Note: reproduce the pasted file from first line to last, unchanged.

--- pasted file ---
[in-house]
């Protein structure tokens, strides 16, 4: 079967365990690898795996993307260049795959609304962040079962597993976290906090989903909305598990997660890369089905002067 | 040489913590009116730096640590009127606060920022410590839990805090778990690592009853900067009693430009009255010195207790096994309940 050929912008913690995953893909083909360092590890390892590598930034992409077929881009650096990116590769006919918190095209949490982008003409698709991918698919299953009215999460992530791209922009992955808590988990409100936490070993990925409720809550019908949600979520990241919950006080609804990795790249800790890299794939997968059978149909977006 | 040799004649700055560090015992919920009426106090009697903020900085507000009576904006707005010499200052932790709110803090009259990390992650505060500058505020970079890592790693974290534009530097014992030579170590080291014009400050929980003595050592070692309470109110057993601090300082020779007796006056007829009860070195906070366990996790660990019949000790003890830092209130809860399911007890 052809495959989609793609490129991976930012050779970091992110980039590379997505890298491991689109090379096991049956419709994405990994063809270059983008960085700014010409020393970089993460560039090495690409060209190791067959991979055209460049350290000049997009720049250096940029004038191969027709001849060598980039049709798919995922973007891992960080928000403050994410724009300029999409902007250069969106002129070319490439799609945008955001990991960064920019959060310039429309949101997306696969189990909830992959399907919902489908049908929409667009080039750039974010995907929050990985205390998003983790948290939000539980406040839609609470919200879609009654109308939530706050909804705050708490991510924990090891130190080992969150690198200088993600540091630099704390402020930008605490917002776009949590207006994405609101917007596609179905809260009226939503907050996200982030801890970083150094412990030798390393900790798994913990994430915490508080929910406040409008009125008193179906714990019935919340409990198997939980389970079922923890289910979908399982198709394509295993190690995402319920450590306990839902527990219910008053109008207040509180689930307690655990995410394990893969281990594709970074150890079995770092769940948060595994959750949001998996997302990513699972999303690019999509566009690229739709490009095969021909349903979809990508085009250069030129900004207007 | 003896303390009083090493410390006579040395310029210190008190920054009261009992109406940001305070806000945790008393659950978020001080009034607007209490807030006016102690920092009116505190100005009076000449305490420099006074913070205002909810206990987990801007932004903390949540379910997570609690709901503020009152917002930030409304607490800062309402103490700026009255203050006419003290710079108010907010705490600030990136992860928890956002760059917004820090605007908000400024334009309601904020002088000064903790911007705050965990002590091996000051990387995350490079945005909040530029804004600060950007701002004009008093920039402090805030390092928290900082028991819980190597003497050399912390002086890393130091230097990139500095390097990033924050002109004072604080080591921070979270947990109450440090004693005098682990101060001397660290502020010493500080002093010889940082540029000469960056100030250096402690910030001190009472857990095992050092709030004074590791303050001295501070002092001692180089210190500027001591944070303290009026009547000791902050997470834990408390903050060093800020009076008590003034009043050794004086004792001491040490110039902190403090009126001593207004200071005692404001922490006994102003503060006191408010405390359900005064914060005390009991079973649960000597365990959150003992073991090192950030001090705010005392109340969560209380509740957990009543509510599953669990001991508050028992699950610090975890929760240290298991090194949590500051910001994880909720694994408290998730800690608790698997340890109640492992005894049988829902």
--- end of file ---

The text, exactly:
[in-house]
């Protein structure tokens, strides 16, 4: 079967365990690898795996993307260049795959609304962040079962597993976290906090989903909305598990997660890369089905002067 | 040489913590009116730096640590009127606060920022410590839990805090778990690592009853900067009693430009009255010195207790096994309940 050929912008913690995953893909083909360092590890390892590598930034992409077929881009650096990116590769006919918190095209949490982008003409698709991918698919299953009215999460992530791209922009992955808590988990409100936490070993990925409720809550019908949600979520990241919950006080609804990795790249800790890299794939997968059978149909977006 | 040799004649700055560090015992919920009426106090009697903020900085507000009576904006707005010499200052932790709110803090009259990390992650505060500058505020970079890592790693974290534009530097014992030579170590080291014009400050929980003595050592070692309470109110057993601090300082020779007796006056007829009860070195906070366990996790660990019949000790003890830092209130809860399911007890 052809495959989609793609490129991976930012050779970091992110980039590379997505890298491991689109090379096991049956419709994405990994063809270059983008960085700014010409020393970089993460560039090495690409060209190791067959991979055209460049350290000049997009720049250096940029004038191969027709001849060598980039049709798919995922973007891992960080928000403050994410724009300029999409902007250069969106002129070319490439799609945008955001990991960064920019959060310039429309949101997306696969189990909830992959399907919902489908049908929409667009080039750039974010995907929050990985205390998003983790948290939000539980406040839609609470919200879609009654109308939530706050909804705050708490991510924990090891130190080992969150690198200088993600540091630099704390402020930008605490917002776009949590207006994405609101917007596609179905809260009226939503907050996200982030801890970083150094412990030798390393900790798994913990994430915490508080929910406040409008009125008193179906714990019935919340409990198997939980389970079922923890289910979908399982198709394509295993190690995402319920450590306990839902527990219910008053109008207040509180689930307690655990995410394990893969281990594709970074150890079995770092769940948060595994959750949001998996997302990513699972999303690019999509566009690229739709490009095969021909349903979809990508085009250069030129900004207007 | 003896303390009083090493410390006579040395310029210190008190920054009261009992109406940001305070806000945790008393659950978020001080009034607007209490807030006016102690920092009116505190100005009076000449305490420099006074913070205002909810206990987990801007932004903390949540379910997570609690709901503020009152917002930030409304607490800062309402103490700026009255203050006419003290710079108010907010705490600030990136992860928890956002760059917004820090605007908000400024334009309601904020002088000064903790911007705050965990002590091996000051990387995350490079945005909040530029804004600060950007701002004009008093920039402090805030390092928290900082028991819980190597003497050399912390002086890393130091230097990139500095390097990033924050002109004072604080080591921070979270947990109450440090004693005098682990101060001397660290502020010493500080002093010889940082540029000469960056100030250096402690910030001190009472857990095992050092709030004074590791303050001295501070002092001692180089210190500027001591944070303290009026009547000791902050997470834990408390903050060093800020009076008590003034009043050794004086004792001491040490110039902190403090009126001593207004200071005692404001922490006994102003503060006191408010405390359900005064914060005390009991079973649960000597365990959150003992073991090192950030001090705010005392109340969560209380509740957990009543509510599953669990001991508050028992699950610090975890929760240290298991090194949590500051910001994880909720694994408290998730800690608790698997340890109640492992005894049988829902």